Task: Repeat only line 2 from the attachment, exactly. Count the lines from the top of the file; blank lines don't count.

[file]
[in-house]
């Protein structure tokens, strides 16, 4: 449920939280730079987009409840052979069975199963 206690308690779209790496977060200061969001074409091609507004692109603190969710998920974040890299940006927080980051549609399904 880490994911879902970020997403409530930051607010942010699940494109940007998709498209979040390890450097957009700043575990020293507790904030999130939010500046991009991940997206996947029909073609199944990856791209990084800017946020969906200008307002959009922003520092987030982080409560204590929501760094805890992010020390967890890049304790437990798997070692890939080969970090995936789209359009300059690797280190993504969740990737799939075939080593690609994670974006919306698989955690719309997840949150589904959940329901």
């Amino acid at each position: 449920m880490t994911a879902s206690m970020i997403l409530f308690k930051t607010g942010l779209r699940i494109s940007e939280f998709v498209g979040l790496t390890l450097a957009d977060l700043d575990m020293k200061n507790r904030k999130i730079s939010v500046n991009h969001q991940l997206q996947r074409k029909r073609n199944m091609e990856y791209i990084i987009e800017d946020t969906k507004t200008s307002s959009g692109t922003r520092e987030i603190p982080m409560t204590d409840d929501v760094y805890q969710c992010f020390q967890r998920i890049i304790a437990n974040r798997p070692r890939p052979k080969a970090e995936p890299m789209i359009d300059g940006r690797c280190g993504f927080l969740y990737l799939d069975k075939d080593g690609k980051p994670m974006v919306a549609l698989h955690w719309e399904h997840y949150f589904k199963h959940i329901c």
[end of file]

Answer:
């Protein structure tokens, strides 16, 4: 449920939280730079987009409840052979069975199963 206690308690779209790496977060200061969001074409091609507004692109603190969710998920974040890299940006927080980051549609399904 880490994911879902970020997403409530930051607010942010699940494109940007998709498209979040390890450097957009700043575990020293507790904030999130939010500046991009991940997206996947029909073609199944990856791209990084800017946020969906200008307002959009922003520092987030982080409560204590929501760094805890992010020390967890890049304790437990798997070692890939080969970090995936789209359009300059690797280190993504969740990737799939075939080593690609994670974006919306698989955690719309997840949150589904959940329901």